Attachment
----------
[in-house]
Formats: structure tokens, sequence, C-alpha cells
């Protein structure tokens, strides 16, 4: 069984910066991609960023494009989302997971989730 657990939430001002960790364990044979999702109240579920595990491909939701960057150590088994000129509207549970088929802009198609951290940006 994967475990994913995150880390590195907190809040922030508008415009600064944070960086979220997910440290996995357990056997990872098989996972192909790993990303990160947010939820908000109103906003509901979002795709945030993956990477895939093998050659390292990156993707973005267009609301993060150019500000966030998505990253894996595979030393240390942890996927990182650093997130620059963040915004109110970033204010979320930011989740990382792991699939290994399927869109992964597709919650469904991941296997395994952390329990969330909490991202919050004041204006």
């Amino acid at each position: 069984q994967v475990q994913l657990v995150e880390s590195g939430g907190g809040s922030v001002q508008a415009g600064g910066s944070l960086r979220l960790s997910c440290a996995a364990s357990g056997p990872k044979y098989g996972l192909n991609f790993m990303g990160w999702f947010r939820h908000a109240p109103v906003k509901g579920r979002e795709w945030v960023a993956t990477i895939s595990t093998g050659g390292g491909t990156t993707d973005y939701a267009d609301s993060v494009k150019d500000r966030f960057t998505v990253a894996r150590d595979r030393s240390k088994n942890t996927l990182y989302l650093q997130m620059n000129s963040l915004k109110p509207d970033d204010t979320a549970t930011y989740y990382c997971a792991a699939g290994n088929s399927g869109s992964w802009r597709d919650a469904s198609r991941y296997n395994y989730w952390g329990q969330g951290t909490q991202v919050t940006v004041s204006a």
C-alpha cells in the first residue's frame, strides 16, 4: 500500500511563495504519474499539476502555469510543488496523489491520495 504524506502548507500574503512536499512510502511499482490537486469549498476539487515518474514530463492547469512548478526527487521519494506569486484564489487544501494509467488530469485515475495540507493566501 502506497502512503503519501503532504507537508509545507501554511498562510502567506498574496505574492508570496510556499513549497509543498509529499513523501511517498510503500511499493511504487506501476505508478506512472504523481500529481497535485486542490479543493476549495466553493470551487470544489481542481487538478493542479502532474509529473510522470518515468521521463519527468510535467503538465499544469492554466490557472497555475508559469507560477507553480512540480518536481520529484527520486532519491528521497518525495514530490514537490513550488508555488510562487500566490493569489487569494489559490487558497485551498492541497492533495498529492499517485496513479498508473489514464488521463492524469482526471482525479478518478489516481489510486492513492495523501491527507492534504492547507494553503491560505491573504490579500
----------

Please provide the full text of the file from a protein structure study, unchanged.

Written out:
[in-house]
Formats: structure tokens, sequence, C-alpha cells
């Protein structure tokens, strides 16, 4: 069984910066991609960023494009989302997971989730 657990939430001002960790364990044979999702109240579920595990491909939701960057150590088994000129509207549970088929802009198609951290940006 994967475990994913995150880390590195907190809040922030508008415009600064944070960086979220997910440290996995357990056997990872098989996972192909790993990303990160947010939820908000109103906003509901979002795709945030993956990477895939093998050659390292990156993707973005267009609301993060150019500000966030998505990253894996595979030393240390942890996927990182650093997130620059963040915004109110970033204010979320930011989740990382792991699939290994399927869109992964597709919650469904991941296997395994952390329990969330909490991202919050004041204006």
């Amino acid at each position: 069984q994967v475990q994913l657990v995150e880390s590195g939430g907190g809040s922030v001002q508008a415009g600064g910066s944070l960086r979220l960790s997910c440290a996995a364990s357990g056997p990872k044979y098989g996972l192909n991609f790993m990303g990160w999702f947010r939820h908000a109240p109103v906003k509901g579920r979002e795709w945030v960023a993956t990477i895939s595990t093998g050659g390292g491909t990156t993707d973005y939701a267009d609301s993060v494009k150019d500000r966030f960057t998505v990253a894996r150590d595979r030393s240390k088994n942890t996927l990182y989302l650093q997130m620059n000129s963040l915004k109110p509207d970033d204010t979320a549970t930011y989740y990382c997971a792991a699939g290994n088929s399927g869109s992964w802009r597709d919650a469904s198609r991941y296997n395994y989730w952390g329990q969330g951290t909490q991202v919050t940006v004041s204006a």
C-alpha cells in the first residue's frame, strides 16, 4: 500500500511563495504519474499539476502555469510543488496523489491520495 504524506502548507500574503512536499512510502511499482490537486469549498476539487515518474514530463492547469512548478526527487521519494506569486484564489487544501494509467488530469485515475495540507493566501 502506497502512503503519501503532504507537508509545507501554511498562510502567506498574496505574492508570496510556499513549497509543498509529499513523501511517498510503500511499493511504487506501476505508478506512472504523481500529481497535485486542490479543493476549495466553493470551487470544489481542481487538478493542479502532474509529473510522470518515468521521463519527468510535467503538465499544469492554466490557472497555475508559469507560477507553480512540480518536481520529484527520486532519491528521497518525495514530490514537490513550488508555488510562487500566490493569489487569494489559490487558497485551498492541497492533495498529492499517485496513479498508473489514464488521463492524469482526471482525479478518478489516481489510486492513492495523501491527507492534504492547507494553503491560505491573504490579500